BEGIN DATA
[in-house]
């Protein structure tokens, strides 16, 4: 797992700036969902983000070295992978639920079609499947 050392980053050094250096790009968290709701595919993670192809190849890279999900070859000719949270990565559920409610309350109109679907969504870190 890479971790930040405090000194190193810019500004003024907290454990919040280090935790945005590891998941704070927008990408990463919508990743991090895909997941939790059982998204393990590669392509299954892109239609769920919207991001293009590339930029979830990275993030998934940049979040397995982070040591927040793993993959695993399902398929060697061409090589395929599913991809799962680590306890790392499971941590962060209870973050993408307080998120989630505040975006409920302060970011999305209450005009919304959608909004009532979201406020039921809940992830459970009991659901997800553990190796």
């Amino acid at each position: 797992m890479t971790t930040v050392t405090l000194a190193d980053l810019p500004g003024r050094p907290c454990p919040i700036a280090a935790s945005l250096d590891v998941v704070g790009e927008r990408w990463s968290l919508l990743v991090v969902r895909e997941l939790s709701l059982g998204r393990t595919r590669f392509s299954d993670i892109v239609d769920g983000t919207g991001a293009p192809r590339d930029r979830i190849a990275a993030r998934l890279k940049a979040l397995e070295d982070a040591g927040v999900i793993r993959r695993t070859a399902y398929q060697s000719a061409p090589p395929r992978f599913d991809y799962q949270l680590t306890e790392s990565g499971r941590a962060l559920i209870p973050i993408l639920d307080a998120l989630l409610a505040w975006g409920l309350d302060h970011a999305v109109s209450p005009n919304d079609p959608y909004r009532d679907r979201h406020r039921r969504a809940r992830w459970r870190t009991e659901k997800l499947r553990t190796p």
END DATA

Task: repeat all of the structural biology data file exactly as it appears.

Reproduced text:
[in-house]
């Protein structure tokens, strides 16, 4: 797992700036969902983000070295992978639920079609499947 050392980053050094250096790009968290709701595919993670192809190849890279999900070859000719949270990565559920409610309350109109679907969504870190 890479971790930040405090000194190193810019500004003024907290454990919040280090935790945005590891998941704070927008990408990463919508990743991090895909997941939790059982998204393990590669392509299954892109239609769920919207991001293009590339930029979830990275993030998934940049979040397995982070040591927040793993993959695993399902398929060697061409090589395929599913991809799962680590306890790392499971941590962060209870973050993408307080998120989630505040975006409920302060970011999305209450005009919304959608909004009532979201406020039921809940992830459970009991659901997800553990190796």
């Amino acid at each position: 797992m890479t971790t930040v050392t405090l000194a190193d980053l810019p500004g003024r050094p907290c454990p919040i700036a280090a935790s945005l250096d590891v998941v704070g790009e927008r990408w990463s968290l919508l990743v991090v969902r895909e997941l939790s709701l059982g998204r393990t595919r590669f392509s299954d993670i892109v239609d769920g983000t919207g991001a293009p192809r590339d930029r979830i190849a990275a993030r998934l890279k940049a979040l397995e070295d982070a040591g927040v999900i793993r993959r695993t070859a399902y398929q060697s000719a061409p090589p395929r992978f599913d991809y799962q949270l680590t306890e790392s990565g499971r941590a962060l559920i209870p973050i993408l639920d307080a998120l989630l409610a505040w975006g409920l309350d302060h970011a999305v109109s209450p005009n919304d079609p959608y909004r009532d679907r979201h406020r039921r969504a809940r992830w459970r870190t009991e659901k997800l499947r553990t190796p």